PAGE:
A major report to be released today in Washington, D.C. highlights the rising number of incidents of hate, violence, and bias against Sikhs worldwide. The Global Sikh Civil and Human Rights Report - to be issued at a briefing held by UNITED SIKHS
A major report to be released today in Washington, D.C. highlights the rising number of incidents of hate, violence, and bias against Sikhs worldwide.
The Global Sikh Civil and Human Rights Report - to be issued at a briefing held by UNITED SIKHS at 441 Cannon House Office Building at 4 p.m. today - outlines continuing acts of hate and prejudice against Sikhs in the United States. These incidents include: the August 2012 massacre of Sikhs by a white supremacist at a Sikh temple in Wisconsin; the hate-motivated attack on an 80-year-old Sikh outside a Sikh temple in California; and the shooting of a Sikh in Port Orange, Florida while he was driving a car with his 13-year-old son.
"The greatest danger facing humanity is religious-fuelled nationalism, the cloak of sanctity over the politics of hate," says distinguished scholar and retired judge Sir Mota Singh. "We must appreciate all faiths, recognize that they offer rich spiritual experiences, and encourage their followers to a nobler way of life."
Among those scheduled to speak at the UNITED SIKHS briefing are: Congressman Mike Honda (D-CA); Congressman Trent Franks (R-AZ), Chair of the International Religious Freedom Caucus; Congressman Paul Ryan (R-WI); Elizabeth Cassidy, Deputy Director for Policy Research, U.S. Commission on International Religious Freedom; and Brian Bachman, Acting Director, U.S. State Department International Religious Freedom Office.
Compiled from research, field observations, surveys, and input on Sikh issues from local residents and lawyers in various countries around the world, as well as reports by Human Rights Watch and Amnesty International, the Global Sikh Civil and Human Rights Report also details the hate-motivated assault on a Sikh professor at Columbia University while he was out for a walk in Harlem, New York; the non-acceptance of devout Sikhs in the U.S. armed forces and ROTC; discriminatory treatment of Sikhs by employers; and discounting Sikhs as a separate category in the U.S. census.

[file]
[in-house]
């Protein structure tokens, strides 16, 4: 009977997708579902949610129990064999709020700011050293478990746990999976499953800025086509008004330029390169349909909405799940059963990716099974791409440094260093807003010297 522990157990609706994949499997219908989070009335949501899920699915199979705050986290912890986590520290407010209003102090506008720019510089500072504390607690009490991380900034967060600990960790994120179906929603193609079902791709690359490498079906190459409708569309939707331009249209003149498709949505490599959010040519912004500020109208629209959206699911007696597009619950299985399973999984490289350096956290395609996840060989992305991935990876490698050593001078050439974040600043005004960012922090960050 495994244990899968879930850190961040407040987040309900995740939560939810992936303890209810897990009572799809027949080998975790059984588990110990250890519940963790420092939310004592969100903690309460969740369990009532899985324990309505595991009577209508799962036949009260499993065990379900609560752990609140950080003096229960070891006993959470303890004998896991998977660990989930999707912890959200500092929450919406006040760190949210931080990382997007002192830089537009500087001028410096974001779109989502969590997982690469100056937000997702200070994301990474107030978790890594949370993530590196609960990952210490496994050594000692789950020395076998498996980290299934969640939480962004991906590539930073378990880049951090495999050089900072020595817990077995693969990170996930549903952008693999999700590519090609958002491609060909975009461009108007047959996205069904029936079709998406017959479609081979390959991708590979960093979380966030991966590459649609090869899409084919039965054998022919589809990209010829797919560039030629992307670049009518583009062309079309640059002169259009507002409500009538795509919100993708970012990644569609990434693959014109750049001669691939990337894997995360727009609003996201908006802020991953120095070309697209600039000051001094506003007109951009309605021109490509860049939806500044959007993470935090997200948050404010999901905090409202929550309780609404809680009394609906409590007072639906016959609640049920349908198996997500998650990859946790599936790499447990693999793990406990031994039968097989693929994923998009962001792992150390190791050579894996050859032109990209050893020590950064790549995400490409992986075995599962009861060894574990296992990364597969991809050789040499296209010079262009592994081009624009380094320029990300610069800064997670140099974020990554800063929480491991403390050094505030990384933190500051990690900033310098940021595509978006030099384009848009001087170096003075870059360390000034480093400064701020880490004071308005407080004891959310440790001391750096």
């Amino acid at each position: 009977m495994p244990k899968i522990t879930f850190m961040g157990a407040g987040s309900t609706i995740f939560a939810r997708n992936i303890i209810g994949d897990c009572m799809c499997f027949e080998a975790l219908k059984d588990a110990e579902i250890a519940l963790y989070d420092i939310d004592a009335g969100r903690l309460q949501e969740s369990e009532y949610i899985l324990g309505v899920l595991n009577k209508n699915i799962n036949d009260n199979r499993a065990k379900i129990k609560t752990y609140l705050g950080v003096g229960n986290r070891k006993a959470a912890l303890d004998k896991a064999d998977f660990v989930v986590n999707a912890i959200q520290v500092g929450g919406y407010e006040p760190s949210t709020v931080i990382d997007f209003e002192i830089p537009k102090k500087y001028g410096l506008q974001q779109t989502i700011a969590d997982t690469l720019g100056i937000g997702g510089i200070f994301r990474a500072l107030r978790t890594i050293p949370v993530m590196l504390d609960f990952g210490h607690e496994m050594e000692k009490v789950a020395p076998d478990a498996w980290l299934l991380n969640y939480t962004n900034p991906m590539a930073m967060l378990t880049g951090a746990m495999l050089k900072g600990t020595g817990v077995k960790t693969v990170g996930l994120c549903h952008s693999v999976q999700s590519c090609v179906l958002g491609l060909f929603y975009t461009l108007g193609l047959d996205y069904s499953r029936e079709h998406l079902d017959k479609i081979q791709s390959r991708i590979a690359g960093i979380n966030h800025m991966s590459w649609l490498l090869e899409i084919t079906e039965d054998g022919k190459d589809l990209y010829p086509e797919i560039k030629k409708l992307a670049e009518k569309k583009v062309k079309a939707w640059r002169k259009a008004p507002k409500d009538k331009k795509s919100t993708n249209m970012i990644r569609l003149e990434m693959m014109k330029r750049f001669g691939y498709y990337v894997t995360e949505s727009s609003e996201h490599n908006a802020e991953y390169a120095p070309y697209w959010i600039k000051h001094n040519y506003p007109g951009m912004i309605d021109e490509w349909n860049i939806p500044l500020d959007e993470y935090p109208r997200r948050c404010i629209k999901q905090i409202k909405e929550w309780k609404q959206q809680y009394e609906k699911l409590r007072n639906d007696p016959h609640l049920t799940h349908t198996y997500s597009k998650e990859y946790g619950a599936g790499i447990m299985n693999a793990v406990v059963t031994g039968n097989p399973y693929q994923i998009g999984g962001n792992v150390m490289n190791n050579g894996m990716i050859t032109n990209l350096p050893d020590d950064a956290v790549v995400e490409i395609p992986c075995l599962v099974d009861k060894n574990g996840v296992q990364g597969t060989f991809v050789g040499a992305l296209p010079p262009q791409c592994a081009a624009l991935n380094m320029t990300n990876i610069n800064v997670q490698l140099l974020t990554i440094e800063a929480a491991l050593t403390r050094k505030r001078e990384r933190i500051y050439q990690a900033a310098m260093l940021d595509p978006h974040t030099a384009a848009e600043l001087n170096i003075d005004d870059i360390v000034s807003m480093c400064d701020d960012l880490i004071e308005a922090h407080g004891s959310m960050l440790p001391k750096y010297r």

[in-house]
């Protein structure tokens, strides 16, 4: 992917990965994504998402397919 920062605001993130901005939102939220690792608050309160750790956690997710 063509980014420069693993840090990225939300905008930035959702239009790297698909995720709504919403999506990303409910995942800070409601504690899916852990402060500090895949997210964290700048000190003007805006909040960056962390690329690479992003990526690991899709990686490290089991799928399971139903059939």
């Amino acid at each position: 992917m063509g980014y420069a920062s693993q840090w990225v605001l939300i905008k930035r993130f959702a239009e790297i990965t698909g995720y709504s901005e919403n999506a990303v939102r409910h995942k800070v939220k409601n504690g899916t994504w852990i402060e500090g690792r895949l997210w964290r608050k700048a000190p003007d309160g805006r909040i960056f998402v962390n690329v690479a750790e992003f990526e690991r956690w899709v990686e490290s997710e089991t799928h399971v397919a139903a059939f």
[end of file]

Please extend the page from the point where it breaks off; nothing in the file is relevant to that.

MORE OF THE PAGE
The report also notes incidents of hate and bias against Sikhs in more than two dozen countries worldwide, as well as advances in Sikhs' rights made during the past year. These advances include an amendment to a law in Queensland, Australia to exempt turbaned Sikh bike riders from wearing helmets and 40 Sikh students' successful defense of their right to wear turbans at a Catholic school in Baramullah, Kashmir.
Despite these gains, the report points out "the slippery slopes Sikhs are travelling on in countries like Belgium and France," notes Mejindarpal Kaur, International Legal Director of UNITED SIKHS. "In thousands of Belgian Flemish GO schools, the Sikh turban will be banned … and France has announced the possibility of extending the turban ban to universities. While a Sikh fights a battle within him or herself to understand and implement his or her guru's definition of the Sikh identity, Sikh civil and human rights organizations are facing an increasing demand to advocate for religious freedom of Sikhs."
For more information about the Global Sikh Civil and Human Rights Report and United Sikhs, visit www.unitedsikhs.org/.
About United Sikhs
United Sikhs is a United Nations-affiliated international non-profit, humanitarian relief, human development, and advocacy organization. Our mission is to transform underprivileged and minority communities and individuals into informed and vibrant members of society through civic, educational, and personal development programs.